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HOPKINS v. PENNSYLVANIA POWER & LIGHT CO.

UNITED STATES DISTRICT COURT EASTERN DISTRICT OF PENNSYLVANIA


May 12, 1953

HOPKINS
v.
PENNSYLVANIA POWER & LIGHT CO.

The opinion of the court was delivered by: CLARY

This is an action instituted by plaintiff, a citizen of Maryland, duly appointed Administratrix of minor decedent's estate, to recover damages under the Survival Act of 1937, 20 P.S.Pa.c. 3, Appendix, Secs. 771, 772. The minor decedent, Charles A. Lichtenwalner, was electrocuted on August 28, 1951, when he came in contact with high tension electric wires maintained by the defendant. More than six months after the minor's death, suit was instituted under the Wrongful Death Act of 1855, 12 P.S.Pa. ยงยง 1602, 1603, in the Court of Common Pleas of Lehigh County by the minor's father as Trustee ad litem on behalf of himself and minor decedent's mother.

Defendant has moved to dismiss this action or, in the alternative, to transfer it to the Court of Common Pleas of Lehigh County on the ground that Pa. R.C.P. 213(e), 12 P.S. Appendix, requires that survival actions and actions for wrongful death must be consolidated for trial.

 The action under the Wrongful Death State of 1855 and the action under the Survival Act of 1937 are separate and distinct actions whose remedies are cumulative and not alternative, it being, however, 'important that the two actions, the one under the death acts and the other under the survival statute, should not overlap or result in a duplication of damages and thereby compel the tort feasor to pay more than the maximum damage caused by his negligent act.' Pezzulli v. D'Ambrosia, 344 Pa. 643, 648, 26 A.2d 659, 661. That is as far as the substantive law of Pennsylvania goes. In order to carry out the purpose to prevent duplication, the Supreme Court of Pennsylvania in that case ruled that, as a matter of procedure, such actions must be consolidated and tried together and stated, 344 Pa.at page 650, 26 A.2d at page 662, that 'An appropriate rule of civil procedure to that end will be duly promulgated'. Thereafter Pennsylvania Rule of Civil Procedure 213(e) was duly promulgated and is binding upon the Courts of Pennsylvania. That rule of procedure, however, cannot be used to oust this Court of its proper jurisdiction which is based on diversity of citizenship and the requisite jurisdictional amount. With regard to the matter of diversity of citizenship, defendant complains that plaintiff, a citizen of Maryland, was appointed administratrix for the obvious purpose of permitting suit in federal court. That same argument was raised and decided adversely to defendant in Jaffe v. Philadelphia & Western R. Co., 3 Cir., 180 F.2d 1010.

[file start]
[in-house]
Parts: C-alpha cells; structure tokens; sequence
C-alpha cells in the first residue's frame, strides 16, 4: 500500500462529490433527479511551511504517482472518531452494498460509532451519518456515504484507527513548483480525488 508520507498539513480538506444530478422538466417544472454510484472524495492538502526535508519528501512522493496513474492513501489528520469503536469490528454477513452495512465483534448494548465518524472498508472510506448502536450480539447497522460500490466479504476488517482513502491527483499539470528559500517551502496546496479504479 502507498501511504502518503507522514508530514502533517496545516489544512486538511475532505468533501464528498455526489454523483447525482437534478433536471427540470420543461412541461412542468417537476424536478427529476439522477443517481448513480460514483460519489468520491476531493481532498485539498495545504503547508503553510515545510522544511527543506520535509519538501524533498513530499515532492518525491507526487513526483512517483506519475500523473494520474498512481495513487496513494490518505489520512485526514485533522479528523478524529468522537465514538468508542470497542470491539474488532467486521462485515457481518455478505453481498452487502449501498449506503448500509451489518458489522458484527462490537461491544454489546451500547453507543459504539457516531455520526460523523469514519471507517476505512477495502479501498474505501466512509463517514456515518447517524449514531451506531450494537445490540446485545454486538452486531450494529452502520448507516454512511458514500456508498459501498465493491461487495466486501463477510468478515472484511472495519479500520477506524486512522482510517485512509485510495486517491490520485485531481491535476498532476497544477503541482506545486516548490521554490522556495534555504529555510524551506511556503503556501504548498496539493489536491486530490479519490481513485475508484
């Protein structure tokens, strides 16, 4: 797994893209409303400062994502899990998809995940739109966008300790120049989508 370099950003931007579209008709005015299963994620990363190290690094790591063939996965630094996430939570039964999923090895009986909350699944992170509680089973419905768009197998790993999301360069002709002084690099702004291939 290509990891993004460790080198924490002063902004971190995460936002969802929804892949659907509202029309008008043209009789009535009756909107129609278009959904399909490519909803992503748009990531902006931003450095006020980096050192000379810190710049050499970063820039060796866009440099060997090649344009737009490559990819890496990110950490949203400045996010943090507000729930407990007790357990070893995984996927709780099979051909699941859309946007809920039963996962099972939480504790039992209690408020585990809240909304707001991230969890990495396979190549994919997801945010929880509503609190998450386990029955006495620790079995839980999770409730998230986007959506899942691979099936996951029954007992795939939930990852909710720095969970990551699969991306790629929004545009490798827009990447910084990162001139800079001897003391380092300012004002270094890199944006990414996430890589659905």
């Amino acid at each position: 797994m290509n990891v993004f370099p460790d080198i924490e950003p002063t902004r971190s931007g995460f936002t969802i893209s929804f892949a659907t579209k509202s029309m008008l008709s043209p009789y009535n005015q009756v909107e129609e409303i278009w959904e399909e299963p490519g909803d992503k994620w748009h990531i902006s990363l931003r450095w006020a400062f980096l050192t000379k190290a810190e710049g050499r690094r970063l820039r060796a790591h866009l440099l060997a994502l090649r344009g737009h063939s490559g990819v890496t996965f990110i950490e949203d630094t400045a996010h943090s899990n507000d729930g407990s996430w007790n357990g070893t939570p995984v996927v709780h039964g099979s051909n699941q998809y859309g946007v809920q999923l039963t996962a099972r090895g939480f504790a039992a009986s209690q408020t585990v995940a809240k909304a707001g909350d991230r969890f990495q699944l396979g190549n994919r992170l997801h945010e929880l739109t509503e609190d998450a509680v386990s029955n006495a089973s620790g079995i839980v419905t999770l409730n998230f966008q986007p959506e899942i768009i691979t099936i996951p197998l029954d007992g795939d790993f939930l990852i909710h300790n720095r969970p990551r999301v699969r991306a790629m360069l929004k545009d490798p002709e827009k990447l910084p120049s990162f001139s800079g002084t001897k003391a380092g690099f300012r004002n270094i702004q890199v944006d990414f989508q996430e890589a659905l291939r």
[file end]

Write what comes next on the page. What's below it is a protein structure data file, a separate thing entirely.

With regard to defendant's fear of duplication of damages, that is a matter which can be handled at time of trial under proper instructions. In the instant case, the danger is more apparent than real inasmuch as the action involves a minor decedent. Pezzulli v. D'Ambrosia, supra.

 The defendant's motion to dismiss or, in the alternative, to transfer must be denied.

19530512

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